Have you ever read a passage in the bible—one you’ve read many times before—and God just speaks to you?
I don’t know how many times I’ve read about Saul’s and David’s lives. But this time? The Lord has shown me many things I never considered before. I noticed how differently Saul and David responded to fearful situations in our lives.
Maybe the stories of these two men spoke so deeply to my heart because I, too, have dealt with fear. I discovered some valuable, timeless lessons to take away from their examples.
Over the next few weeks, I’m sharing some insights God has given me. If you’ve missed past posts, you can find them here. I hope you’ll share your thoughts, struggles, and victories here so we can all encourage each other, and maybe even pray for each other.
Please tell me I’m not the only one who begins to tremble when life spirals out of control. I suspect we’ve all walked through those seasons. Last fall and winter left me reeling as thing upon thing piled on my shoulders. Time demands. Emotion demands. Soul-sapping demands.
Everything felt out of control.
I couldn’t breathe deep. There were many unknowns . . . things going on with our boys and with my mom after her fall.
I scrambled from one task to the next because so much was bearing down on me. I had no control over how any of it would turn out. Some days, life seemed to want to chew me up and leave me in pieces.
Saul and the army were afraid of the guy. Daily Goliath bellowed his challenge, and basically called them chickens for not sending a man to fight.
Did Saul sit in his tent and listen to fear’s lies? Did he believe that the outcome of the battle was solely on his shoulders? Since God’s spirit had left him, who did he have to listen to but his own counsel? The burden of leadership crippled him.
Fear attempts to gain the upper hand in our thinking, in our hearts.
Saul had no control over his army, much less the Philistines. No Israelite soldier answered the challenge. Each man saw themselves as small. They allowed fear to define their authority and their ability.
None of them viewed at the situation through God’s perspective.
When we listen to fear, we believe the lie that we must be strong, must figure out the battle plan on our own. We give ear to the lie, that the victory—the end of the battle—rests squarely on our shoulders.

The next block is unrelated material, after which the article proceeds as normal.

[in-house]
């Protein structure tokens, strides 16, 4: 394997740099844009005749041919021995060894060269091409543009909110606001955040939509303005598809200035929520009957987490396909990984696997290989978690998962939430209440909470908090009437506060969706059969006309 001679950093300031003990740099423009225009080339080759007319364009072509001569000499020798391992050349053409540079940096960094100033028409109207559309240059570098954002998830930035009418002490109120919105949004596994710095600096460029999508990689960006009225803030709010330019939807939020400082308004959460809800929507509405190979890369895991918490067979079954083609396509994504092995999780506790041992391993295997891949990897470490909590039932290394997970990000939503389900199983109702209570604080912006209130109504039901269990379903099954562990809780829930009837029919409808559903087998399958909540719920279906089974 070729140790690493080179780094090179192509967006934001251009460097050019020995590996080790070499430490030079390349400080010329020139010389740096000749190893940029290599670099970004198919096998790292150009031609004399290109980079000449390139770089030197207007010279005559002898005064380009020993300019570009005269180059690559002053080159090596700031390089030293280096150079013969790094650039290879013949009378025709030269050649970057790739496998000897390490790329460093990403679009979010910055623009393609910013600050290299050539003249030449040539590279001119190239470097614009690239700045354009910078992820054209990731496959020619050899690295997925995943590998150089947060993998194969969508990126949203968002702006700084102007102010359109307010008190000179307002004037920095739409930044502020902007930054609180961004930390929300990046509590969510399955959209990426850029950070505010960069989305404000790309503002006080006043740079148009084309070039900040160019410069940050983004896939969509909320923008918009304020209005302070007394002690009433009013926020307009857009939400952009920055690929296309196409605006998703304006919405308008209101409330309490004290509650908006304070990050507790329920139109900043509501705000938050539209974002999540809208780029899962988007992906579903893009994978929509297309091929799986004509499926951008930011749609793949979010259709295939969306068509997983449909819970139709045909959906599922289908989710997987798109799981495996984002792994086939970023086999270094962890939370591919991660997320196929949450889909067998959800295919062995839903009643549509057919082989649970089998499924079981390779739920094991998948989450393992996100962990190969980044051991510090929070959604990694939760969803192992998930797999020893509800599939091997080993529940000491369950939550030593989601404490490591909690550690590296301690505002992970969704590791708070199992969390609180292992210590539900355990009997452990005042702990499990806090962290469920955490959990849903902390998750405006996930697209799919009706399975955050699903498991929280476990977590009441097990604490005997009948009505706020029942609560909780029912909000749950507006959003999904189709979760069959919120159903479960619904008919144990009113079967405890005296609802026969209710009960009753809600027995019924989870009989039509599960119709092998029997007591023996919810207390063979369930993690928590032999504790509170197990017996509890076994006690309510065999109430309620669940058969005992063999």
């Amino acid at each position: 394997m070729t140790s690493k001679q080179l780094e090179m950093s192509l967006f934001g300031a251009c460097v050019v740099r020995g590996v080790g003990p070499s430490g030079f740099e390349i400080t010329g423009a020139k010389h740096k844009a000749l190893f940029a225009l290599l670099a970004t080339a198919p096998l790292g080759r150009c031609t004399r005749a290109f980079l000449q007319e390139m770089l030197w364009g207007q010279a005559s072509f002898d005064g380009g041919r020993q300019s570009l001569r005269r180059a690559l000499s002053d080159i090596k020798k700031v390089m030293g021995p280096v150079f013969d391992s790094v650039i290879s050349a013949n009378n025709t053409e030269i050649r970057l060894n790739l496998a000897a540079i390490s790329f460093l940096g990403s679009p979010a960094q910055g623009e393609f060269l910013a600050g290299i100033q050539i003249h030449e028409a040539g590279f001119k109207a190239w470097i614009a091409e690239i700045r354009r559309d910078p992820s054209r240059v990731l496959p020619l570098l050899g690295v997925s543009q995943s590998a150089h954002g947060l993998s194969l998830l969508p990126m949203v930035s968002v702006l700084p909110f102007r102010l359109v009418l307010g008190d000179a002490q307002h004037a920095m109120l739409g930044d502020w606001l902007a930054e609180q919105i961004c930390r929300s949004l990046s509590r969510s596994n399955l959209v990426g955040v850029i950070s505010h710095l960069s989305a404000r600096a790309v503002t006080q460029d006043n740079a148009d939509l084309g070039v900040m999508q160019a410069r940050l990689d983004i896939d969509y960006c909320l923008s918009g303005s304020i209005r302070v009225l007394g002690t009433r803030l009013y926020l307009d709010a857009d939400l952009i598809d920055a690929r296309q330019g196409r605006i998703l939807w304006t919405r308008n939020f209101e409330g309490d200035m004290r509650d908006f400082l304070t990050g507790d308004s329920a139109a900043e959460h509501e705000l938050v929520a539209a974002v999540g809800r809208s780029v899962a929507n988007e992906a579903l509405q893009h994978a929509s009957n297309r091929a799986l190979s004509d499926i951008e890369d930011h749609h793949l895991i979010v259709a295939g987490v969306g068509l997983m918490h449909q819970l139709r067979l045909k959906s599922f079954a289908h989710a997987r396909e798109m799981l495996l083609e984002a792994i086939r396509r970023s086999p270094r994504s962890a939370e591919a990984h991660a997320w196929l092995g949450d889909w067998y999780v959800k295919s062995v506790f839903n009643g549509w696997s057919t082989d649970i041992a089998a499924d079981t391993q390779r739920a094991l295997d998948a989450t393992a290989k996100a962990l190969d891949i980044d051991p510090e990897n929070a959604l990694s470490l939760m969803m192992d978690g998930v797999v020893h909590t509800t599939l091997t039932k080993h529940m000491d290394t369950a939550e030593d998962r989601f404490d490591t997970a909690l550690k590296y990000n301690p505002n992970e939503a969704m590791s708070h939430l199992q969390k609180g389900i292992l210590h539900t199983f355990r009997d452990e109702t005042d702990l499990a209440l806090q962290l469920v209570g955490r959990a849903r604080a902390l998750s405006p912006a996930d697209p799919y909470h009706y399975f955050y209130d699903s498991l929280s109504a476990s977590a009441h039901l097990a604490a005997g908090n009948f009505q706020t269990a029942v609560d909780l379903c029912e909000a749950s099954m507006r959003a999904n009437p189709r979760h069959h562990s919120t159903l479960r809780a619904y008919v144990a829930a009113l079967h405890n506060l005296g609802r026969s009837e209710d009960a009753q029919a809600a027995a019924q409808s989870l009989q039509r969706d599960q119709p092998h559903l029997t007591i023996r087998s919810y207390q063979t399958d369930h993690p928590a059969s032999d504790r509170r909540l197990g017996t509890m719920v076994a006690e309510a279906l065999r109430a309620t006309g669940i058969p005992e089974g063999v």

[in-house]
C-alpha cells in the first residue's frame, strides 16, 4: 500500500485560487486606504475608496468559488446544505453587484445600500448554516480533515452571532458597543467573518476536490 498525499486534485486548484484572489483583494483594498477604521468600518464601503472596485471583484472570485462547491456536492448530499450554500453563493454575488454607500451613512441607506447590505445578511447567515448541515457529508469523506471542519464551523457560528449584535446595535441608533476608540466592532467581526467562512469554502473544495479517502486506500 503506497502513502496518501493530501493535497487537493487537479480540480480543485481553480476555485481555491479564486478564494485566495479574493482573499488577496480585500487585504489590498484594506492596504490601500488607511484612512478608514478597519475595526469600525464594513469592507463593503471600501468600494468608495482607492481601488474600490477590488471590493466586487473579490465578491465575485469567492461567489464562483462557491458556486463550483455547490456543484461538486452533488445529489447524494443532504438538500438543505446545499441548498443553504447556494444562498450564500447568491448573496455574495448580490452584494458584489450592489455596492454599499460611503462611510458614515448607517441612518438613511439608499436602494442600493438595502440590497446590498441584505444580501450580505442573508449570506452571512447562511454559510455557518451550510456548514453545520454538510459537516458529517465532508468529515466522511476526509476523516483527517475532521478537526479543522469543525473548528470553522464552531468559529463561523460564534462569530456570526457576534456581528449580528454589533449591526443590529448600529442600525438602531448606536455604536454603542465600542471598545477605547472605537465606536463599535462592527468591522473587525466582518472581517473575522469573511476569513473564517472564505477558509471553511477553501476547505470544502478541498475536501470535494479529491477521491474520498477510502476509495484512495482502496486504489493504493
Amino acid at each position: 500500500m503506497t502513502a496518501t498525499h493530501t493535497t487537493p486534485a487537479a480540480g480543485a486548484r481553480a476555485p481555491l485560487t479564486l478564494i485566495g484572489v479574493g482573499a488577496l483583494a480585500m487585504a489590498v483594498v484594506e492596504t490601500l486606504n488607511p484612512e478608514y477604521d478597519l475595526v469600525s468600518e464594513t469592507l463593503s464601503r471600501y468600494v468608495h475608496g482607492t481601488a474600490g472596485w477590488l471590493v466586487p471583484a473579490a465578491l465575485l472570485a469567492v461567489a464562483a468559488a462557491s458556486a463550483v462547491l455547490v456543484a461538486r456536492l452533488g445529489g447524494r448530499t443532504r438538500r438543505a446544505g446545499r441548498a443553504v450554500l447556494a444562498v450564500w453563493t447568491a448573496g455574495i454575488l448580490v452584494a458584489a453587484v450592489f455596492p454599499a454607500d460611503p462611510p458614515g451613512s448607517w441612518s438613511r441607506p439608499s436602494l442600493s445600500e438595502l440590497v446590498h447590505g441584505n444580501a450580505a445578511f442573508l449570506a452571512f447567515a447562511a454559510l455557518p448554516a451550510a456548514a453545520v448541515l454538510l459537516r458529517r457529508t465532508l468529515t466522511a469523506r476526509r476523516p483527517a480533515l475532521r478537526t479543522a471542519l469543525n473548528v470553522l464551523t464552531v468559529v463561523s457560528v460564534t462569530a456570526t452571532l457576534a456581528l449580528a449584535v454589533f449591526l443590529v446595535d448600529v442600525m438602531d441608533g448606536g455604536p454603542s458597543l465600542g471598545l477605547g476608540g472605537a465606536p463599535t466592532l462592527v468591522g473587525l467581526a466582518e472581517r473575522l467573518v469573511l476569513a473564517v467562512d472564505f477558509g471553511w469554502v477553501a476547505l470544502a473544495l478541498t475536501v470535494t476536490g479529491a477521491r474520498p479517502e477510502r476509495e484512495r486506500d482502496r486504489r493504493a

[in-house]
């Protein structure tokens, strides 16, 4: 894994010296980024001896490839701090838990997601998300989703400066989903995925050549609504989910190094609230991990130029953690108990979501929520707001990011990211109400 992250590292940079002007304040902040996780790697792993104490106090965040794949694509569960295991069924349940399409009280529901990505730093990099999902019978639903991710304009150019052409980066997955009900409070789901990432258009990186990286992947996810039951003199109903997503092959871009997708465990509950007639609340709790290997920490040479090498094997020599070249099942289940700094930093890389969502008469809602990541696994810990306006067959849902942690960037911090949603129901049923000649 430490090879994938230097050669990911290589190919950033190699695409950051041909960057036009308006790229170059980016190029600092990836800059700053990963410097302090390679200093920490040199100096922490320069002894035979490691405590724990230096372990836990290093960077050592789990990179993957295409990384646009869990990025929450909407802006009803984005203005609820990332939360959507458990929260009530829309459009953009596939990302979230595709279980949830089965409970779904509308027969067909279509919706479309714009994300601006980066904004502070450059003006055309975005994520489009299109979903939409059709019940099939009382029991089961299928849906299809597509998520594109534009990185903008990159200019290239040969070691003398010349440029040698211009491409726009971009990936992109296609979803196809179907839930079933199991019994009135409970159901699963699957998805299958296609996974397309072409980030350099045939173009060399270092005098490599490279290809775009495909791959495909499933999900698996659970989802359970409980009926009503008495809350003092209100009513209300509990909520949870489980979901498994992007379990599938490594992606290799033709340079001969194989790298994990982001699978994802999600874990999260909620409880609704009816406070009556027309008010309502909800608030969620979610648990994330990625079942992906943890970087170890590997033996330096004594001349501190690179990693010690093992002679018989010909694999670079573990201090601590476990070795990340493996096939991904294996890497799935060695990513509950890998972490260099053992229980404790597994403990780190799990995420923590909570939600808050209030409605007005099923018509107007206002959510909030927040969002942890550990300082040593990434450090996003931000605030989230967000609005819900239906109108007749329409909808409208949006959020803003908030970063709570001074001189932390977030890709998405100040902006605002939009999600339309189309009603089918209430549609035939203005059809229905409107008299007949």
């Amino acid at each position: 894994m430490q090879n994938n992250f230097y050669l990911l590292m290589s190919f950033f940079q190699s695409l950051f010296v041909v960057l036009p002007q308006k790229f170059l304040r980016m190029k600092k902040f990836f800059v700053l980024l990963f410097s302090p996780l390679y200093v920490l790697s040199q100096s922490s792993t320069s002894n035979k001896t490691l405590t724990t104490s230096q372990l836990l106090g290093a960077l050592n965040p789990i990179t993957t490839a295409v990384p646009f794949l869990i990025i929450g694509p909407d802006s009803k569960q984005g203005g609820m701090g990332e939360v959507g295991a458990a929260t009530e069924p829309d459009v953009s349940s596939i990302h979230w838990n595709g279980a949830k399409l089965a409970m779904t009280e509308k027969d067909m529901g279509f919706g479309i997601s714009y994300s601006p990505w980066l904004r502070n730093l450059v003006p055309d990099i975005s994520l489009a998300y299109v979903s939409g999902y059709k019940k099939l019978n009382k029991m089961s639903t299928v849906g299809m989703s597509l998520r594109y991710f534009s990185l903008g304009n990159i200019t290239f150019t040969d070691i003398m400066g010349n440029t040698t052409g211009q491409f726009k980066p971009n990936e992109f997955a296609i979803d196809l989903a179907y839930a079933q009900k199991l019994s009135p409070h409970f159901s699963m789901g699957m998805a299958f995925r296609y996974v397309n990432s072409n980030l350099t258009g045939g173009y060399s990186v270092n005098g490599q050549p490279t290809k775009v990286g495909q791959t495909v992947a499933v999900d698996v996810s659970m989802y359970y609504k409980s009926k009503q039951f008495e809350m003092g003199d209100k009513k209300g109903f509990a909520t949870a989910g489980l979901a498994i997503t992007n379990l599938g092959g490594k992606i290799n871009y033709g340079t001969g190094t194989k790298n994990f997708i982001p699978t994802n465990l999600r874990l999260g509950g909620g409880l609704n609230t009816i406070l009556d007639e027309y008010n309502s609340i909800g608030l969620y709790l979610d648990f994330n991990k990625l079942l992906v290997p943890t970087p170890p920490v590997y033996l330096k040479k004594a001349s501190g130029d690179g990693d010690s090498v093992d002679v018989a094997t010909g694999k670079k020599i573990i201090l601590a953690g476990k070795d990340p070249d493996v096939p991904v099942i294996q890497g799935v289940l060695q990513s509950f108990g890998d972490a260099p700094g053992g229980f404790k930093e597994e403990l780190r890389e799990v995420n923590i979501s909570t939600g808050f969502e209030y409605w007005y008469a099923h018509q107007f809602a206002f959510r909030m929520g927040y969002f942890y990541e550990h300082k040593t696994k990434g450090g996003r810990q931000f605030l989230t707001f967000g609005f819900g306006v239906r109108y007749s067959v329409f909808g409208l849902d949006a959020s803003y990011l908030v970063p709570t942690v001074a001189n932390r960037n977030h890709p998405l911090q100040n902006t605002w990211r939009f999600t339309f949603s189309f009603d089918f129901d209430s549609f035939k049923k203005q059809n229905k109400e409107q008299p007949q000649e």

When David arrived on the scene, declaring in his youthful sincerity that he would fight the giant, he must’ve rocked everybody’s reality. This young man came with a different perspective.
Saul lived in a place of fear because he thought victory was all up to him. He had no idea how to defeat the Philistines.
David stood in a place of faith. Fear occupied no space in his heart because David knew the One who is always faithful. He knew how to walk in faith, not in fear. Though Goliath was too strong for him, David believed God was with him and would give him victory in the battle.
He moved with the confidence of one who is protected.
Most of us know the story. Saul outfitted David with his armor. But David couldn’t move in it. He knew the way to enter into battle: Trust God and use what God had given him.
The young man took his five stones and slingshot . . . swung the sling, and with deadly aim downed the giant.
He didn’t rely on someone else’s plan. He relied on God.
Some perspectives about fear for when life feels out of control:
Fear prods us toward decisions based on what worked in the past. In the past, Saul’s armor worked for him, but David couldn’t use it. To gain the upper hand on fear, we must rely on God in the present—believing that He’s orchestrating His plan—not obsess on how He’s done things in the past.
Fear encourages us to rely on ourselves rather than God. And, of course, this always ends well . . . said no one ever. We must trust God when life goes haywire. He’s always in control. His plans for us are always good (But not necessarily easy).
God works uniquely in each of our stories, just as Jesus healed people in individual ways. We see God’s hand and His plan in our lives when we yield control so He can have His way. It’s easiest to yield control when we stop listening to fear’s lies.
Fear paints a far worse picture of what could happen than how reality plays out. When we listen to fear, we view situations with a “worst case scenario” mindset. But, when we look to God, He works in our circumstances. That doesn’t mean He’ll make everything “all better,” but He moves on our behalf.
Some days, life still feels out of control. But this I know . . . I don’t have to give in to the pressure fear pushes. I can walk like David, rather than listening to fear’s lies. Because I’m the daughter of One who loves me completely.
And He’s far bigger than fear.
What about you? How have you dealt with fear that came with a “too-big-to-handle” life situation? What has God taught you during times when fear tried to control you?
This song speaks to me about how much we need God in our fearful times. I hope you enjoy it!
I’m linking up with #RaRaLinkup and #TellHisStory